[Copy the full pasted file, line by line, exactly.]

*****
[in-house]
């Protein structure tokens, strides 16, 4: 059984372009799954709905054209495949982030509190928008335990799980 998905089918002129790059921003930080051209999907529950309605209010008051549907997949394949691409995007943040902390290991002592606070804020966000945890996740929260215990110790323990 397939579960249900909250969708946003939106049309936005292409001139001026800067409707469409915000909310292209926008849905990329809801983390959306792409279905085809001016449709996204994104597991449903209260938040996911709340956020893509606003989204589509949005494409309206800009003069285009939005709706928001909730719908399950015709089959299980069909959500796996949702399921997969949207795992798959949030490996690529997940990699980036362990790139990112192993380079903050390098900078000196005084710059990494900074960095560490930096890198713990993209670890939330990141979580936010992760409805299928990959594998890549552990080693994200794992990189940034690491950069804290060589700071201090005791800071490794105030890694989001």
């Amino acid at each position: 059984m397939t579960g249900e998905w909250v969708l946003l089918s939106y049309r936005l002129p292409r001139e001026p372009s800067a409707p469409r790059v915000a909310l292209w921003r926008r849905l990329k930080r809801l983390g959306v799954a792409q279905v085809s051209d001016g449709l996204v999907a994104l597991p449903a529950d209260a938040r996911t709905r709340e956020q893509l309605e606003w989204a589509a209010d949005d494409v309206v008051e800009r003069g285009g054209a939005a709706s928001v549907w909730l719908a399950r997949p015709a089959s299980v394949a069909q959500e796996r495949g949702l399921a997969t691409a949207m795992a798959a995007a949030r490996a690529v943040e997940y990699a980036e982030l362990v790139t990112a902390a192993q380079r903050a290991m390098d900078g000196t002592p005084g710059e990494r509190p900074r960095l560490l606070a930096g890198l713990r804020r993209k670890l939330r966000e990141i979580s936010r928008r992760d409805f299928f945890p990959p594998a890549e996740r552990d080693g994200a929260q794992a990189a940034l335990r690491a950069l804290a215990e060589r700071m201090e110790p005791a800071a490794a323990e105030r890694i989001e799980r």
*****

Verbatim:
[in-house]
């Protein structure tokens, strides 16, 4: 059984372009799954709905054209495949982030509190928008335990799980 998905089918002129790059921003930080051209999907529950309605209010008051549907997949394949691409995007943040902390290991002592606070804020966000945890996740929260215990110790323990 397939579960249900909250969708946003939106049309936005292409001139001026800067409707469409915000909310292209926008849905990329809801983390959306792409279905085809001016449709996204994104597991449903209260938040996911709340956020893509606003989204589509949005494409309206800009003069285009939005709706928001909730719908399950015709089959299980069909959500796996949702399921997969949207795992798959949030490996690529997940990699980036362990790139990112192993380079903050390098900078000196005084710059990494900074960095560490930096890198713990993209670890939330990141979580936010992760409805299928990959594998890549552990080693994200794992990189940034690491950069804290060589700071201090005791800071490794105030890694989001």
């Amino acid at each position: 059984m397939t579960g249900e998905w909250v969708l946003l089918s939106y049309r936005l002129p292409r001139e001026p372009s800067a409707p469409r790059v915000a909310l292209w921003r926008r849905l990329k930080r809801l983390g959306v799954a792409q279905v085809s051209d001016g449709l996204v999907a994104l597991p449903a529950d209260a938040r996911t709905r709340e956020q893509l309605e606003w989204a589509a209010d949005d494409v309206v008051e800009r003069g285009g054209a939005a709706s928001v549907w909730l719908a399950r997949p015709a089959s299980v394949a069909q959500e796996r495949g949702l399921a997969t691409a949207m795992a798959a995007a949030r490996a690529v943040e997940y990699a980036e982030l362990v790139t990112a902390a192993q380079r903050a290991m390098d900078g000196t002592p005084g710059e990494r509190p900074r960095l560490l606070a930096g890198l713990r804020r993209k670890l939330r966000e990141i979580s936010r928008r992760d409805f299928f945890p990959p594998a890549e996740r552990d080693g994200a929260q794992a990189a940034l335990r690491a950069l804290a215990e060589r700071m201090e110790p005791a800071a490794a323990e105030r890694i989001e799980r």